Memo to HMRC: Corporate Boycott app required!

This is what the Guardian‘s poll claims about Starbucks’ UK operation:

The coffee chain company has used legal tax-avoidance tactics to pay as little as possible, paying £8.6m in taxes on a reported £3bn in UK sales since 1998, and nothing in the past three years. Is this OK?

At the time of writing this post, 93 percent of people say it’s not OK.  The other 7 percent are presumably employed by Starbucks’ clearly well-staffed tax department.

There’s more on this matter in the same paper today in an article which draws a wider conclusion:

The UK international tax system is failing us. HMRC say they can’t do anything about that: candidly I don’t believe them. They could stop sacking staff, for a start. But even if that were true they would still have a duty to point out the fact that the system is not working fairly and to suggest to ministers ways in which the system should be reformed.

For it’s not just Starbucks; there have been plenty of other high-profile cases.  After all, if the laws allow it, we can hardly expect managerialist organisations to feather anyone’s nests but their own.

It is, as Richard Murphy points out in the above quote, the system that is failing us.  And again, at least according to Murphy, HMRC has apparently thrown in the towel.

Well, I’ve had an idea which could help HMRC.  It’d almost certainly pull in a broad and crowdsourceable response and could even help to reduce the organisation’s own overheads.  This brilliant idea?

How about it promotes a Corporate Boycott mobile-phone app?

So how would this work?  Something along these lines:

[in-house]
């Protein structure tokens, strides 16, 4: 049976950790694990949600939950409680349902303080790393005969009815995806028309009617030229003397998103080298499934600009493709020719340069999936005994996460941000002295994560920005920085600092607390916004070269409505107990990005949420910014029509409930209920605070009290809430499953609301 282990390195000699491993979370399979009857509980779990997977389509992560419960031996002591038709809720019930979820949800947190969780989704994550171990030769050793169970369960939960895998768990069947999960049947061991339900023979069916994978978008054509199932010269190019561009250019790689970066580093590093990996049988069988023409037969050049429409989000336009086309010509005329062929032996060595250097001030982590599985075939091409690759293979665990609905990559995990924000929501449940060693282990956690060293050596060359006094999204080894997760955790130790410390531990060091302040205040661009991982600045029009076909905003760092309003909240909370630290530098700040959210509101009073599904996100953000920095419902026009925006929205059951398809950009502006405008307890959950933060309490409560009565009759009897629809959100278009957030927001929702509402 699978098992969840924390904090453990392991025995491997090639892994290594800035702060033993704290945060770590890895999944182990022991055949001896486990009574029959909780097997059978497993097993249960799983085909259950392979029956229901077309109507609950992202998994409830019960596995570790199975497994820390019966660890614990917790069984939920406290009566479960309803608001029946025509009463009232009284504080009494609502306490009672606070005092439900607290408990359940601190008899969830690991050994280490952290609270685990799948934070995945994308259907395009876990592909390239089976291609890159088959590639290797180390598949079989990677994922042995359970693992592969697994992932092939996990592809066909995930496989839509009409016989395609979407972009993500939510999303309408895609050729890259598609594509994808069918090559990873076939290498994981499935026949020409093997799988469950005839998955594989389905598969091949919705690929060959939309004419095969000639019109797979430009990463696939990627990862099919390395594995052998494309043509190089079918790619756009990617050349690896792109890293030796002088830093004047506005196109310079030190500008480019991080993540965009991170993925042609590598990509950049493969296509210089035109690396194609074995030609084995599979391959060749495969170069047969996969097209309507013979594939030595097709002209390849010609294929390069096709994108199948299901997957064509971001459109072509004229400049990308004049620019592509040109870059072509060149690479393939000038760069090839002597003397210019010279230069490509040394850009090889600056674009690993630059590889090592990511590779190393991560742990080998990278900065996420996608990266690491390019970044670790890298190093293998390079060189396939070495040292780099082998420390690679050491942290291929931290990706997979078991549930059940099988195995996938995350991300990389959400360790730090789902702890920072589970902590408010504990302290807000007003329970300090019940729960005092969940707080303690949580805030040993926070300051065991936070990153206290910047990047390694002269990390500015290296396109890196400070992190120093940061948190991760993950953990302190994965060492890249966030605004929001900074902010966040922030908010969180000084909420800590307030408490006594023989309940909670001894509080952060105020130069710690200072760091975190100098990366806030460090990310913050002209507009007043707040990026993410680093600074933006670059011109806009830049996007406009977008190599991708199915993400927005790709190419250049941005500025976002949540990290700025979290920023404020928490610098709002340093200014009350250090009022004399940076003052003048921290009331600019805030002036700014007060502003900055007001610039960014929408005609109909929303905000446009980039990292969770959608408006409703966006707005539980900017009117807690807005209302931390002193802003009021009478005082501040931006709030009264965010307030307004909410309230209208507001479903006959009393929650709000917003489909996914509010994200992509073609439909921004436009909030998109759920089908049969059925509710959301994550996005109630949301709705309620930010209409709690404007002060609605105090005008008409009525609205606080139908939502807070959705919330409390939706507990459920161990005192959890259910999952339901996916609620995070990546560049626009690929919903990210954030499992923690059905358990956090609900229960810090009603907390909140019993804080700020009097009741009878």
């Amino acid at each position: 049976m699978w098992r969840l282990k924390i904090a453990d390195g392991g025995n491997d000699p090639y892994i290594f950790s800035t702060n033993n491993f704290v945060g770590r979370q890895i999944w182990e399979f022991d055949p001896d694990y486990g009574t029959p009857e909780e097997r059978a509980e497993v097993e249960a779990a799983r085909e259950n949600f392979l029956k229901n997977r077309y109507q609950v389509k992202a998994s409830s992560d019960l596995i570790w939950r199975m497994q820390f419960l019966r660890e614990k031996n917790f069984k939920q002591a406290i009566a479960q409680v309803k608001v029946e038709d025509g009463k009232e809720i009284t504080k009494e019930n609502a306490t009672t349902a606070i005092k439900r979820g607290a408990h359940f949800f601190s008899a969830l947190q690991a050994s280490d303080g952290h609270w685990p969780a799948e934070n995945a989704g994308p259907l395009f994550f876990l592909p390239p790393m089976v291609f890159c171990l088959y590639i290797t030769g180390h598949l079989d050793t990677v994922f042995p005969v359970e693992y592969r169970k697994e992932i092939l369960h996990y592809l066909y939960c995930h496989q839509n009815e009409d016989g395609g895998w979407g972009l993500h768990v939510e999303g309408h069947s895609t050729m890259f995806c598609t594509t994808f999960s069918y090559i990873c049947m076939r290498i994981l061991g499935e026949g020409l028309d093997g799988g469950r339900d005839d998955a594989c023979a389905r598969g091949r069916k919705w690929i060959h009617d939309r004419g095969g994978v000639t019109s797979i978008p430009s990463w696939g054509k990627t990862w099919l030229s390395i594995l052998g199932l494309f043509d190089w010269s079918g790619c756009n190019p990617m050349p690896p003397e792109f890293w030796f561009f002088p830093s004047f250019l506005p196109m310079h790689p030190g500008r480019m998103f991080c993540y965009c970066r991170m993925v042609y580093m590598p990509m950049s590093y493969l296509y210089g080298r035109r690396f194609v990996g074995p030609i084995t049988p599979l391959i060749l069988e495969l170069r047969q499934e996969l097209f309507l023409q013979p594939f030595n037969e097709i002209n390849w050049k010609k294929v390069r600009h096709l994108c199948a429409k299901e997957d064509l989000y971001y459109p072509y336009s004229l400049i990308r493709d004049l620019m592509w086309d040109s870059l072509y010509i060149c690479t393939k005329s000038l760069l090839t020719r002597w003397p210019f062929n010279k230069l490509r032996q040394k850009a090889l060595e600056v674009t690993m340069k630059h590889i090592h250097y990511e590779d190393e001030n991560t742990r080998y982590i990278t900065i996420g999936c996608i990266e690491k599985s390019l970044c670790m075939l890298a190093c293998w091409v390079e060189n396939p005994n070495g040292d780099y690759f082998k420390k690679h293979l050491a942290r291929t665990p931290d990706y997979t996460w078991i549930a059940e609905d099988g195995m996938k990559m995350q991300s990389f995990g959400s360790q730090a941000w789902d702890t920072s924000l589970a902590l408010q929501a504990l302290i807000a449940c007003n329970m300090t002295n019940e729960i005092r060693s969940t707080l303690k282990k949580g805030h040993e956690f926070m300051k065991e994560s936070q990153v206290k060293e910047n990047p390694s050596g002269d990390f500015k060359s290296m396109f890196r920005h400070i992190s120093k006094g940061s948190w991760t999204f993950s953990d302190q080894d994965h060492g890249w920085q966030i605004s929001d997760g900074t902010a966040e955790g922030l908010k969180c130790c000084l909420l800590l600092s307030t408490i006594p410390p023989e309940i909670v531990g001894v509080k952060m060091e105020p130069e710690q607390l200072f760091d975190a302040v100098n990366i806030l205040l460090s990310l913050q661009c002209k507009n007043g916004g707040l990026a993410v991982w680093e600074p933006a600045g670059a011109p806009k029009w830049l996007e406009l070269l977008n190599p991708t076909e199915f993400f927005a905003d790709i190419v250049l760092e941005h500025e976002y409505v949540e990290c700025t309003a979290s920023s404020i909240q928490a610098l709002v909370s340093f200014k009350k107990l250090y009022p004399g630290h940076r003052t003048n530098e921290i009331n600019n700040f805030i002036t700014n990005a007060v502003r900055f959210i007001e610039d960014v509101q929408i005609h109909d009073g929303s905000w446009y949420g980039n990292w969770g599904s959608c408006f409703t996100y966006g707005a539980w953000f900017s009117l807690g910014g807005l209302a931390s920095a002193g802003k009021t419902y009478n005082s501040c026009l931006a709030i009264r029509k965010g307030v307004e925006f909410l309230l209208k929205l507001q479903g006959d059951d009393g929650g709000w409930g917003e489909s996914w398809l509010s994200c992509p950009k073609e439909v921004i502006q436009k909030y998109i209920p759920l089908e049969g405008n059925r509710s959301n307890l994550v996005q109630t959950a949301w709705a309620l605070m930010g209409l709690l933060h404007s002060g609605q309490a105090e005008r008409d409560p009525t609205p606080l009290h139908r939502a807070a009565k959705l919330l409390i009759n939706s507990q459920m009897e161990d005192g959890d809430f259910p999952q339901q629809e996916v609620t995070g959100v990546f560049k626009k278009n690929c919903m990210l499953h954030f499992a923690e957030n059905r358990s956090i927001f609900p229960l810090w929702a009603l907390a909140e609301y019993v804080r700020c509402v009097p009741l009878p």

1. The objective of the app would be to allow consumers to compare and contrast the percentage of corporation tax paid annually in relation to turnover by a shop or company or other institution before a decision to purchase was made.
  2. The app would piggyback off public domain data already in the possession of HMRC which would allow such a comparison to be made.  A website could be set up which would allow web users to access the same data.
  3. Instead of consumers having to manually keep track of every company the media continues to reveal as the latest tax-avoider we knew nothing about, the app would do this automatically on our behalf according to criteria which could be set.
  4. Options could include sorting via sector; nationality of head office; philanthropic activities; community engagement; ratio between highest-paid and lowest-paid workers; salaries of executives; bonus arrangements; environmental awareness; and the percentage of internationally outsourced jobs.

Obviously, not all the information in point 4 would necessarily be in the possession of HMRC, but I’m sure there are enough open-data organisations out there who’d be perfectly happy to supply the missing information.

The advantages of such an idea?  It’d be entirely free-market driven by consumers.  HMRC wouldn’t need more staff to chase down tax avoiders or even evaders – as long as the data used was reliable, accurate and up-to-date enough, it’d be the consumers and purchasers who’d eventually bring the errant companies, corporations and organisations onside.

Downsides?  The veracity of the data would have to be absolute: imagine the legal implications if a company’s stock market value suddenly plunged because of an erroneous judgement the app simultaneously led millions of consumers to take.